At the conclusion of the run I dragged my sweet-smelling carcass back to the scales for the ‘after’ measurement – 190.4 pounds. For the purposes of this exercise I’ll go with 3.2 lbs of water loss, although the number is really a bit higher due to the sweat-soaked clothing I still had on. Now I assembled the top-notch team of hydrationologists to work their magic and give me my sweat-rate. Here’s the thrilling conclusion:

There are lots of factors that impact a person’s ability to absorb water, but following my well-tested approach of ignoring things that I don’t fully understand, I’m choosing to say I need roughly 43 ounces of liquid per hour to stay as hydrated as when I start a run. Most all the articles recommend breaking this into 15-minute intervals, so as a rule I need around 11 ounces every 15 minutes. My Fuel Belt holds 32 ounces total, and my new handheld will hold another 22 ounces, so I’ll be able to set out with 54 available ounces on my 18-miler this weekend, and we’ll see how things go. I’ll try to get around 11 ounces every 15 minutes, and see if I drown. Unfortunately there aren’t any fountains where I’m running, so I may also need to carry a divining-rod for refills. Others have mentioned running with a camel on your back, so they can impart wisdom and encouragement about how they manage to go so long without drinking, but if there’s one thing I’ve learned from training so far it’s that a camel can give you one hell of a chafing. And don’t get me started on what it’s like trying to spread Body Glide on them.

Tuesday, August 17, 2010

Hydration Nation

It seems my comment in a recent post about my hydration demands outrunning my Fuel Belt supply on my longer runs rang true with many of the running bloggers out there. This has been a brutal summer for race training. High temps, high humidity, a preponderance of angsty vampires, lingering worldwide sorrow over Pluto being stripped of its planetary title …. the perfect storm of fitness obstacles. I bought my Fuel Belt back in December, and while running in the ice and snow (uphill … both ways) I never had any issues with not having enough to drink. In fact, I had to remind myself every 6 miles to down one of the 8-ounce bottles. Summertime training has been a much different story.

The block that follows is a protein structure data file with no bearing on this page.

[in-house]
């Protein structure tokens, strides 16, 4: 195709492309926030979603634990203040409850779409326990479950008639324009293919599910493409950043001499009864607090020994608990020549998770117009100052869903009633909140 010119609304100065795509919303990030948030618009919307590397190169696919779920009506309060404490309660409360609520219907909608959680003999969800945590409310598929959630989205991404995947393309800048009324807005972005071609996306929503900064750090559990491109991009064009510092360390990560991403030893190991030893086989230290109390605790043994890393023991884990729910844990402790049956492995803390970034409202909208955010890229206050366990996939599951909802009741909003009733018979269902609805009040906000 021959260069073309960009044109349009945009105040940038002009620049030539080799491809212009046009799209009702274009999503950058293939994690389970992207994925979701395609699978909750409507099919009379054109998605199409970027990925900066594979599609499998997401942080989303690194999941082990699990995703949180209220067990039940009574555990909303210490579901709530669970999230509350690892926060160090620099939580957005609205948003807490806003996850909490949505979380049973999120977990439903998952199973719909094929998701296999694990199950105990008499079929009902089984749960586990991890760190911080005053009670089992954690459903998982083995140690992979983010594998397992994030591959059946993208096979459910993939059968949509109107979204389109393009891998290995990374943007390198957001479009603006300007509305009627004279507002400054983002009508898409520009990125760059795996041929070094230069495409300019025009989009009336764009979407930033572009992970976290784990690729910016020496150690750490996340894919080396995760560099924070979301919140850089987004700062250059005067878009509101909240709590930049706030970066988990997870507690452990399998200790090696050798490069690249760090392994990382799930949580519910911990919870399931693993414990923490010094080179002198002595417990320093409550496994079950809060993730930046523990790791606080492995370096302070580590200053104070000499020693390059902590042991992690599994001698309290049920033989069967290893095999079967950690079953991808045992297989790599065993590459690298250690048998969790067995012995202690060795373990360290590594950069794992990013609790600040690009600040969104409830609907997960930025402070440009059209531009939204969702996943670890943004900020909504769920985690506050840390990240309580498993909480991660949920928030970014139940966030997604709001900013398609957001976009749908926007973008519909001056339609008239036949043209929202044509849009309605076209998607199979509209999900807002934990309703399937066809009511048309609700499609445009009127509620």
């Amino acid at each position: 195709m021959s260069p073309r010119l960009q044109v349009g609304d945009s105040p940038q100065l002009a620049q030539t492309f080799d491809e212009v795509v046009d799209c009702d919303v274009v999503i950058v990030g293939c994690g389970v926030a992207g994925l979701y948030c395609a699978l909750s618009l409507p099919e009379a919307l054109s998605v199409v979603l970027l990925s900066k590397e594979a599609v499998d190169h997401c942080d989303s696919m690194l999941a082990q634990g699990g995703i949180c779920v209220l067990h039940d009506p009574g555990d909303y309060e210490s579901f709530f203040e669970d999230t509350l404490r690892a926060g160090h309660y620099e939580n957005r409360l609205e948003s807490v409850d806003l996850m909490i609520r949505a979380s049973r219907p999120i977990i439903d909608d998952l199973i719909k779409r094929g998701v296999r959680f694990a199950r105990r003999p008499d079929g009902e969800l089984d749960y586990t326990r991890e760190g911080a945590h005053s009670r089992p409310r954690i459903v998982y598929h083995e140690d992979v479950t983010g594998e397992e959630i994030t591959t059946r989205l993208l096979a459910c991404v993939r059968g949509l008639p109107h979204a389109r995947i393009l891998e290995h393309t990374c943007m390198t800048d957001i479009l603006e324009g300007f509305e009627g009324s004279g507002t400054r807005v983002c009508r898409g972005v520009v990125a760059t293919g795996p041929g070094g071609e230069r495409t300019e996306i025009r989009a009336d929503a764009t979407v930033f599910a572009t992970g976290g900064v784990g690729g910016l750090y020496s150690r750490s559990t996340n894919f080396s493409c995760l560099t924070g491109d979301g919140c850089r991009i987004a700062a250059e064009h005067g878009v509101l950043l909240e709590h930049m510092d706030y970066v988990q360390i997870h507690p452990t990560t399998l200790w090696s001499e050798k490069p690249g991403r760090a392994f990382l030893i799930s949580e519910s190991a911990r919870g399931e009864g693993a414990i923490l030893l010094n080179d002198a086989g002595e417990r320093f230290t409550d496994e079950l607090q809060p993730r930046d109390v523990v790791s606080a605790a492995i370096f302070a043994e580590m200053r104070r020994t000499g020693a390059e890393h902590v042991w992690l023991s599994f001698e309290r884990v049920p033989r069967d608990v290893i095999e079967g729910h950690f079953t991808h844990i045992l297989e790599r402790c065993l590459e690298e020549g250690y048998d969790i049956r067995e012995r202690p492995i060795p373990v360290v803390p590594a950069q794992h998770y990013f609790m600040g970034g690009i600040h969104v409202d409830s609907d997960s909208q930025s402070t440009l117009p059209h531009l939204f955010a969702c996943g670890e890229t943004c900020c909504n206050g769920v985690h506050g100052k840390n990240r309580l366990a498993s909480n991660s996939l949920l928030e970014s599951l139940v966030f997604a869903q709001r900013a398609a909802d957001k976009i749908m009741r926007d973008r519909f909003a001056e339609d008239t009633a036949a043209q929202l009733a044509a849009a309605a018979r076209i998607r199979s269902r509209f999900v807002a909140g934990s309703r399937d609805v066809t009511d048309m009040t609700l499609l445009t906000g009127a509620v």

I break out in a sweat and start feeling thirsty just from the act of strapping on the Fuel Belt. I have a 4-bottle version, and generally go with 1 8 oz. bottle filled with water (for washing down gels), and 3 bottles filled with Accelerade. Lately, by the time I hit 10 miles I’m usually into my last bottle. This has been workable so far, but this weekend I step up to 18 miles, and still have a 20, 21, 23, and several 14-16 mile long runs lurking over the horizon. Time to step up my hydration game.
Tomorrow morning I'm planning to actually measure my sweat-rate by stepping on the scale before and after my 8-mile run and seeing how much water I'm losing.  Based on the fact that I think I've left a wake behind me on a couple of recent runs, I suspect I'm well beyond the rule-of-thumb rates I've found on the internet.  I've considered pulling neighborhood kids behind me on wakeboards as a new cross-training option.

I’ve ordered the Nathan Quick Draw Elite handheld, which should be showing up in the next couple days. I’m not crazy about running with something in my hands, which I haven’t done since I finally got an MP3 player that I could strap to my arm, and was able to retire the old Sports Walkman in all its retina-burning-yellow glory. I considered going with a hydration pack, but want to give the handheld a go before investing the time into researching and choosing a hydration pack, and investing the $ in yet another running gizmo. However, there is a certain hardcore factor in setting off on a run with a bucket of water strapped to your back that I do find appealing.

In the interest of advance research, is there anybody that has a particularly good or particularly bad experience to share with using a hydration pack while training? Any particular models folks would recommend choosing or avoiding. I’d love to hear some real-world experience with these things.